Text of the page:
Hawai'i astronaut's widow home
By Kevin Dayton
Advertiser Big Island Bureau
By Kevin Dayton
HILO, Hawai'i — Lorna Onizuka, the widow of Hawai'i astronaut Ellison S. Onizuka, chooses her words carefully when she discusses the space program in the 20 years since her husband died in the Challenger space shuttle disaster. She speaks with a touch of disappointment.
Her visit to Hawai'i coincides with this morning's scheduled launch of the shuttle Discovery, which was to deliver German astronaut Thomas Reiter for a six-month stay on the International Space Station, and to test shuttle inspection techniques.
But the launch was to be only the second shuttle flight in three years, and the end of the shuttle program is on the horizon, in 2010. Onizuka refers to that date as the end of the "shuttle era."
"The International Space Station will be complete at that point, and there will be some science that will take place out until perhaps 2016 or so, but not at the level that we anticipated," Onizuka said.
"Part of it is the cost of exploration, pushing the boundaries and exploring things and places we never anticipated," she said. "But you know, you suffer losses, and with those losses, unfortunately, you end up with new constraints."
Onizuka, 56, is meeting family and old friends and serving as grand marshal in a Kailua, Kona, July Fourth parade today in honor of Ellison Onizuka. It is a homecoming for Lorna Onizuka, who was raised in Na'alehu, graduated from Ka'u High School in 1967, and met her husband while attending college in Colorado.
Air Force Lt. Col. Ellison Onizuka, who was born in Kealakekua, died along with five other astronauts and school teacher Christa McAuliffe when the Challenger exploded 73 seconds into flight on Jan. 28, 1986. After the disaster, Lorna Onizuka remained in Texas, where she found support in a close-knit circle of friends.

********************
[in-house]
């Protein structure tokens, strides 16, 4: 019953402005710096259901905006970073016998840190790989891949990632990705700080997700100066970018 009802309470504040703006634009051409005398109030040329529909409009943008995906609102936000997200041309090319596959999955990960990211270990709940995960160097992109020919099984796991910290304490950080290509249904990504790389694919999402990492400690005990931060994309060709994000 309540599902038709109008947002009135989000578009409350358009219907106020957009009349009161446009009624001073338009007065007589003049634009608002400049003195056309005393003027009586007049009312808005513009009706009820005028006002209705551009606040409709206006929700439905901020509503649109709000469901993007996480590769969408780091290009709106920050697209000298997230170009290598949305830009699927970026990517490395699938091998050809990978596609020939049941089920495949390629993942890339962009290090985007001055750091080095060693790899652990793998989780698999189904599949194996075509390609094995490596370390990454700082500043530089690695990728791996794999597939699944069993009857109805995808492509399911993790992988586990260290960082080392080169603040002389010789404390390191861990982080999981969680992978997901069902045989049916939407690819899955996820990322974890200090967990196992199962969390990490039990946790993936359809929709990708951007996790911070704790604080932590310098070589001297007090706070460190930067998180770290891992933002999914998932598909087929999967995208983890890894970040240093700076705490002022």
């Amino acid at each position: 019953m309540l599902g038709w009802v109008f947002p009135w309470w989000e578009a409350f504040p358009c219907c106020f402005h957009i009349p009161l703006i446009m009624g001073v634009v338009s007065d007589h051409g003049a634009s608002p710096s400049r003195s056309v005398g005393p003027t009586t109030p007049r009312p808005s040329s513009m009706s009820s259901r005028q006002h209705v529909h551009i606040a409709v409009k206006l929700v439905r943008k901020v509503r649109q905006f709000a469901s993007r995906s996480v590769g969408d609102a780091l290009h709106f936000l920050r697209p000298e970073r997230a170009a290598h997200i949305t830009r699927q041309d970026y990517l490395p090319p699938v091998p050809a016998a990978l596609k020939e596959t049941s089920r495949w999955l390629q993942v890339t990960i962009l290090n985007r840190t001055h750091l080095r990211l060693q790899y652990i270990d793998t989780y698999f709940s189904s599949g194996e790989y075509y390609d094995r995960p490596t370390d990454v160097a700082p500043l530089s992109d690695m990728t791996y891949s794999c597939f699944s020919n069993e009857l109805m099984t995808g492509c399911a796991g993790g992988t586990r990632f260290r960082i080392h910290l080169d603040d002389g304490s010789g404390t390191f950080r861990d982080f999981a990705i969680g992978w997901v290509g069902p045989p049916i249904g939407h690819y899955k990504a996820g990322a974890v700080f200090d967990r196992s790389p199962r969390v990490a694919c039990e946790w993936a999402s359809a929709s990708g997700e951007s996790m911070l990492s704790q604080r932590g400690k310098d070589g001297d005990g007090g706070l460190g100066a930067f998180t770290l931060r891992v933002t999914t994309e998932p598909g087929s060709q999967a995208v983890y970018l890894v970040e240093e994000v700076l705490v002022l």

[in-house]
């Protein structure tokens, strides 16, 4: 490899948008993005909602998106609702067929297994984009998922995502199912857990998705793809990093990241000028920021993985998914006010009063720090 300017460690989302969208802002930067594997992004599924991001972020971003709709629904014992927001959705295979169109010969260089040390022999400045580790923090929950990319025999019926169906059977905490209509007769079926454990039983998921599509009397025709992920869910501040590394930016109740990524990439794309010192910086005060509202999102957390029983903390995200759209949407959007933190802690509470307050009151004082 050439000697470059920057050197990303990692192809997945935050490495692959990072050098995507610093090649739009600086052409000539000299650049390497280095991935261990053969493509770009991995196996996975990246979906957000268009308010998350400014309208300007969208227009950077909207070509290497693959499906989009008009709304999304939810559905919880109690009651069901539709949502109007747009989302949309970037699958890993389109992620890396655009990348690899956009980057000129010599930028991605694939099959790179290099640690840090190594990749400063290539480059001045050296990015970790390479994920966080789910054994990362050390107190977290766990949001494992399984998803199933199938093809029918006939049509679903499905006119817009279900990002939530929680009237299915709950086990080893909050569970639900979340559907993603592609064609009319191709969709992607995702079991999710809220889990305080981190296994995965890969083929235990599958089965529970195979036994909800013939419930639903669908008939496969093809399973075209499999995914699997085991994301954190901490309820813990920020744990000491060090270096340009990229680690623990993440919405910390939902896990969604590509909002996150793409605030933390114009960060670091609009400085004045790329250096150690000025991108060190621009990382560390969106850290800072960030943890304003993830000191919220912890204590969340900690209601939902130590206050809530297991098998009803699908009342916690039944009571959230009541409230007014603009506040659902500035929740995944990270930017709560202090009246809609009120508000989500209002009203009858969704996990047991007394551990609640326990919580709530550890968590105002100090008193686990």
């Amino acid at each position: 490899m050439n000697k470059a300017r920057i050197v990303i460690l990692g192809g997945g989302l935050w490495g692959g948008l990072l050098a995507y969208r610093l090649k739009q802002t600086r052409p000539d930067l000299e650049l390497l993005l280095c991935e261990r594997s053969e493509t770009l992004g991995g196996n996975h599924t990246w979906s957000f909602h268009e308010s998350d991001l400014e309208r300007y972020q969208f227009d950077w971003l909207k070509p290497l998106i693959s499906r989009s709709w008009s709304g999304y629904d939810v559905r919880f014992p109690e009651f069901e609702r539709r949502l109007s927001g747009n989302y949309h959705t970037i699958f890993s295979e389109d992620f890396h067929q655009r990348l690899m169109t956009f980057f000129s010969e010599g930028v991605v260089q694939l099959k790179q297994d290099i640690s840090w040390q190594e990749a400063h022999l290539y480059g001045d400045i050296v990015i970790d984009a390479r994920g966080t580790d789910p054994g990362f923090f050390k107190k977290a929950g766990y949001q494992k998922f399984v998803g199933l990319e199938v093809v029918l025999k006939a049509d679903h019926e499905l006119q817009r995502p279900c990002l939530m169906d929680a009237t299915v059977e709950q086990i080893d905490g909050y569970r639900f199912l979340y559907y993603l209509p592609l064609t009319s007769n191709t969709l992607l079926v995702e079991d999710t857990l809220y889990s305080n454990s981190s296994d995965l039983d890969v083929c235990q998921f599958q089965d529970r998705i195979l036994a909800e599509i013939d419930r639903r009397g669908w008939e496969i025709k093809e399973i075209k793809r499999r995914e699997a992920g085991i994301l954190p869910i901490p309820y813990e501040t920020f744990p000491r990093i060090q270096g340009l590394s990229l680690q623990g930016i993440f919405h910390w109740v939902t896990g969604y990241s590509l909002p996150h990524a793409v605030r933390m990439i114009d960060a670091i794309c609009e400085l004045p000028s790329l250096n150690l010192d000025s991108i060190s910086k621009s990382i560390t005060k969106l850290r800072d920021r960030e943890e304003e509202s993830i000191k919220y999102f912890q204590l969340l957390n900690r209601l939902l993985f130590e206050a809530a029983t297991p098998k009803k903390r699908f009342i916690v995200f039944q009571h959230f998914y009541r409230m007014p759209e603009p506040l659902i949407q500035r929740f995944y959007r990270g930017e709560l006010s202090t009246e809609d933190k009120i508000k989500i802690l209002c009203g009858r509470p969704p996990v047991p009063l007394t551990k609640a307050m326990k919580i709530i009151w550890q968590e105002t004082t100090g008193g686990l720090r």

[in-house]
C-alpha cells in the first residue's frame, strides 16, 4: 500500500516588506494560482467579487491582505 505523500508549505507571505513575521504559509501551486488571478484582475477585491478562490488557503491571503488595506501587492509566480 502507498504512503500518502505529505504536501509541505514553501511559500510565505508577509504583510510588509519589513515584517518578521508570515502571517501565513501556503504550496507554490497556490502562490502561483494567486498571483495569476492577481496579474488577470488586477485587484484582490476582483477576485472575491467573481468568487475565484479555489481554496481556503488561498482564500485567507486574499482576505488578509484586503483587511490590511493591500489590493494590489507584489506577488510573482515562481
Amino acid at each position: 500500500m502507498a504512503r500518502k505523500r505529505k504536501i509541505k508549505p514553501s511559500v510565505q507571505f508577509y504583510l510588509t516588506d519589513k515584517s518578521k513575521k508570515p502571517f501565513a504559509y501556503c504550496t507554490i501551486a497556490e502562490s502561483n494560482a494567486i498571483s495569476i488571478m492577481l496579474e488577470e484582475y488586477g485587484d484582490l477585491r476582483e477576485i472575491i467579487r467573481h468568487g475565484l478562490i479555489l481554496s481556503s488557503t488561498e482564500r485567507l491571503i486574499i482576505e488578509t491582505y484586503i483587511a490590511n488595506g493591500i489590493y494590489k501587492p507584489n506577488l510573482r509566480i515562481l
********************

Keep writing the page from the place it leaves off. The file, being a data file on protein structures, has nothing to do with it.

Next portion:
Onizuka spent part of her first day on O'ahu visiting her husband's grave at the National Memorial Cemetery of the Pacific at Punchbowl. She and her fiance, Leo Rudd, stopped in Hilo yesterday to put flowers at the grave of Onizuka's father, who died in 1994.
Onizuka now lives with her 82-year-old mother, Anna Yoshida, in the Houston suburb of Clear Lake City. Her grown daughters, Janelle and Darien, live nearby, and Onizuka works as executive consultant to JAXA, the Japan Space Agency.
She is also an agent with the NASA Multilateral Crew Operations Board, a panel of representatives from the partner agencies including the United States, Canada, Russia, Europe and Japan that screens and selects crew members nominated for specific space missions.
That work keeps her in close touch with space exploration. "Today's world is a whole lot different than when El used to fly," she said.
There is excitement over President Bush's plan to return to the moon and eventually reach Mars, but shuttle flights are kept to a bare minimum, particularly since the shuttle Columbia disintegrated on re-entry over Texas in 2003, killing its crew.
"I would like to see space stations be what they were anticipated to be. They were going to be a tremendous place for science to take place, and a lot of that is not going to happen," Onizuka said.
"I think we're doing the best that we can with the budget constraints that we have to deal with. I think that we're doing the best that we can with the orbiters that we have to fly with. It's not what I would see as the optimum way to go."
Onizuka's work brings her into contact with a new generation of astronauts and aspiring astronauts, and she's optimistic.
"We still have people that believe that without risk there is no new knowledge gained, and I think that is something that in spite of the loss of the crews that we have lost ... we still have people with that spirit, and this nation is fortunate to have those types of people."
Reach Kevin Dayton at firstname.lastname@example.org.
Correction: Astronaut Ellison Onizuka was promoted posthumously to colonel in the U.S. Air Force after his death in the Challenger space shuttle disaster. An earlier version of this story gave his rank at the time of his death.